Children always have held a very special place in my heart. Long before I became a mother, I spent countless hours babysitting or volunteering at day care centers in my hometown.
Perhaps I've always been keenly aware of the fact children must have someone to look out for them, to be an advocate on their behalf.
That is why I worked with Court Appointed Special Advocates when I was in college. Commonly known as C.A.S.A., I trained with the organization through my sorority and testified in court cases on behalf of a child's best interests.
Heather Goodwin Henline
Later, I became a foster mother who saw firsthand the perils of an underfunded, understaffed state system. And finally I became a mother to my own biological children - who, along with my husband, are the loves of my life.
That is why I opened with great interest an e-mail from Kathy Geller Myers, communications director for Pennsylvania Partnerships for Children. The organization has put together some resources for editors to use in meetings with candidates for state and federal offices. It's goal is to help keep the focus on children and youth this election season.
I decided to share, in part, some of those questions with Sentinel readers. The questions focus on five key areas of concern.
Child Abuse and Neglect
On any given day, 20,000 Pennsylvania children live in the foster care system. Most children spend about 16 months living in foster care. One-third of children re-enter foster care within one year of being rejoined with their families. What steps will you take as an elected official to assure that fewer children ever enter the foster care system? What steps will you take as an elected official to assure that every child has the benefit of living with a forever family?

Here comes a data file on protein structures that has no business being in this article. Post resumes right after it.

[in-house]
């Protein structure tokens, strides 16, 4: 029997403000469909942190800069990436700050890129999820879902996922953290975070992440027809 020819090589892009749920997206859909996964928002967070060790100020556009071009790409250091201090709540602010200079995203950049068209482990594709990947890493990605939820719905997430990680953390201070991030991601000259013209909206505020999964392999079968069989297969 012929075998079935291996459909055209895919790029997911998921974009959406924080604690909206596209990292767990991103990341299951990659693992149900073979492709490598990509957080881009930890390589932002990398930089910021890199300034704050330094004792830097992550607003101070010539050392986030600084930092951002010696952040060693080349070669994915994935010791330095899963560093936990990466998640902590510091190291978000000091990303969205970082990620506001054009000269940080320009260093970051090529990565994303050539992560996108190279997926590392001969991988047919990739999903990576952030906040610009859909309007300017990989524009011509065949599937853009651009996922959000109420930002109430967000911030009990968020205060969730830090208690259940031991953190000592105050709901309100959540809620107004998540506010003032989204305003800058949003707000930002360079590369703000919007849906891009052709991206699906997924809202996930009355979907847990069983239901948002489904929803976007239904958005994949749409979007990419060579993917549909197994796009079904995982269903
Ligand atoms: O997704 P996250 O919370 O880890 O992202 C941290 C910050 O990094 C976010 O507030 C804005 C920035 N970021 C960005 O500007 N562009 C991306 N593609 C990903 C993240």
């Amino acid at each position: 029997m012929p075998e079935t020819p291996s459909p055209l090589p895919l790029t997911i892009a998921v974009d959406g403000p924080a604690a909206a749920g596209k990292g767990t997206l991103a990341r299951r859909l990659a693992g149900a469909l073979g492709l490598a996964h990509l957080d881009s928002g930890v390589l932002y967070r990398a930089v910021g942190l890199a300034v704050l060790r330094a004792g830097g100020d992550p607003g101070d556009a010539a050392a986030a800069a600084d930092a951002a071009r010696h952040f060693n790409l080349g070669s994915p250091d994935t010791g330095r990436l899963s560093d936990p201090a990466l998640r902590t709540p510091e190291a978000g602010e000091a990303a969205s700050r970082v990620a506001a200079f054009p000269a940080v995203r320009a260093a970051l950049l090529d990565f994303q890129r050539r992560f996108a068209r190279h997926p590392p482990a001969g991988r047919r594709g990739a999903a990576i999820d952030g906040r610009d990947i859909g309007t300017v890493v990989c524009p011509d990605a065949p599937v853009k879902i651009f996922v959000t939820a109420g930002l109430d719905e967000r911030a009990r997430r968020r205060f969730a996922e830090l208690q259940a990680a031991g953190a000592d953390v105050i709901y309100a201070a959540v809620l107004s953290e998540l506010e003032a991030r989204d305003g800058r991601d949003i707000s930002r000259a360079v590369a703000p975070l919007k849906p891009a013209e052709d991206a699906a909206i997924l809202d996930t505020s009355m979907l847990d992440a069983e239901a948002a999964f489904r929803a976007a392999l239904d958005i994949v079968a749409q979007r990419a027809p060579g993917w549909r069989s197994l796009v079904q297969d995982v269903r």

School districts' spending per student varies greatly from district to district, which can greatly impact students' education experiences. What steps will you take as an elected official to ensure adequate and equitable financing for all public schools? What steps will you take as an elected official to further increase student achievement in the commonwealth's schools?
Early Childhood Education
Studies show that high-quality early childhood education helps enhance children's school readiness and later school and life success. What steps will you take as an elected official to ensure more children have access to high-quality, publicly financed pre-kindergarten?
Pennsylvania has led the nation in providing children's health insurance through our Cover All Kids program. What steps will you take as an elected official to ensure that a strong state/federal partnership is in place to assure the continued success of Cover All Kids? What steps will you take as an elected official to ensure that every child enrolled in a public insurance program like Cover All Kids has access to the health care providers they need?
After School and Youth
Research shows that children and youth who participate in afterschool programs demonstrate better student achievement levels, classroom behavior and engage in less risky behaviors that could have life-altering consequences.
What steps will you take as an elected official to ensure more children and youth have access to afterschool programs?
The reason I shared these questions with you is because politicians aren't accountable to the media. Rather, they must answer members of the public, the ones of have the true power to elect them to office. As a journalist, I will pose these questions. As a voter, I hope you watch for the candidates' answers.
Heather Goodwin Henline is managing editor of The Sentinel. She may be reached via e-mail at firstname.lastname@example.org.